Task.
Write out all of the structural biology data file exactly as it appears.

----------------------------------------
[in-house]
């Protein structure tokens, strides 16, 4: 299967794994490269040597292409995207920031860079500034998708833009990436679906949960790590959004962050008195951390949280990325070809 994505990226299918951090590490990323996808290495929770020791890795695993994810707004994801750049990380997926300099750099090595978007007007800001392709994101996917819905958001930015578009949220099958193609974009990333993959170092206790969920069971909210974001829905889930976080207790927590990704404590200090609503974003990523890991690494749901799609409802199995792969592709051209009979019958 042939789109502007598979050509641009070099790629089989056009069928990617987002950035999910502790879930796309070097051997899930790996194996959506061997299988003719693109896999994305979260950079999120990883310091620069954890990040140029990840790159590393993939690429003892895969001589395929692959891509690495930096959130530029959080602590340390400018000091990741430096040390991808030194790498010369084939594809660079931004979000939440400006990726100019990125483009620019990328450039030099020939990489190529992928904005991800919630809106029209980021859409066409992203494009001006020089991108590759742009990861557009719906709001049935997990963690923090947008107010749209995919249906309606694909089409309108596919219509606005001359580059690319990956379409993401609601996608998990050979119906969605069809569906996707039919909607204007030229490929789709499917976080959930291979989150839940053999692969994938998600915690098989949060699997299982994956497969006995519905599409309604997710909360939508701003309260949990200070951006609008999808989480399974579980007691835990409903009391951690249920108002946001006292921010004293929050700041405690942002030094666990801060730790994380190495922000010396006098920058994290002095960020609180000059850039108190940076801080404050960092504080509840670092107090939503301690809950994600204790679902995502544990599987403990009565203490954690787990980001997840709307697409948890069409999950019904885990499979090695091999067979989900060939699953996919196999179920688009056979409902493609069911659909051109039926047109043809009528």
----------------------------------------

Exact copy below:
[in-house]
């Protein structure tokens, strides 16, 4: 299967794994490269040597292409995207920031860079500034998708833009990436679906949960790590959004962050008195951390949280990325070809 994505990226299918951090590490990323996808290495929770020791890795695993994810707004994801750049990380997926300099750099090595978007007007800001392709994101996917819905958001930015578009949220099958193609974009990333993959170092206790969920069971909210974001829905889930976080207790927590990704404590200090609503974003990523890991690494749901799609409802199995792969592709051209009979019958 042939789109502007598979050509641009070099790629089989056009069928990617987002950035999910502790879930796309070097051997899930790996194996959506061997299988003719693109896999994305979260950079999120990883310091620069954890990040140029990840790159590393993939690429003892895969001589395929692959891509690495930096959130530029959080602590340390400018000091990741430096040390991808030194790498010369084939594809660079931004979000939440400006990726100019990125483009620019990328450039030099020939990489190529992928904005991800919630809106029209980021859409066409992203494009001006020089991108590759742009990861557009719906709001049935997990963690923090947008107010749209995919249906309606694909089409309108596919219509606005001359580059690319990956379409993401609601996608998990050979119906969605069809569906996707039919909607204007030229490929789709499917976080959930291979989150839940053999692969994938998600915690098989949060699997299982994956497969006995519905599409309604997710909360939508701003309260949990200070951006609008999808989480399974579980007691835990409903009391951690249920108002946001006292921010004293929050700041405690942002030094666990801060730790994380190495922000010396006098920058994290002095960020609180000059850039108190940076801080404050960092504080509840670092107090939503301690809950994600204790679902995502544990599987403990009565203490954690787990980001997840709307697409948890069409999950019904885990499979090695091999067979989900060939699953996919196999179920688009056979409902493609069911659909051109039926047109043809009528």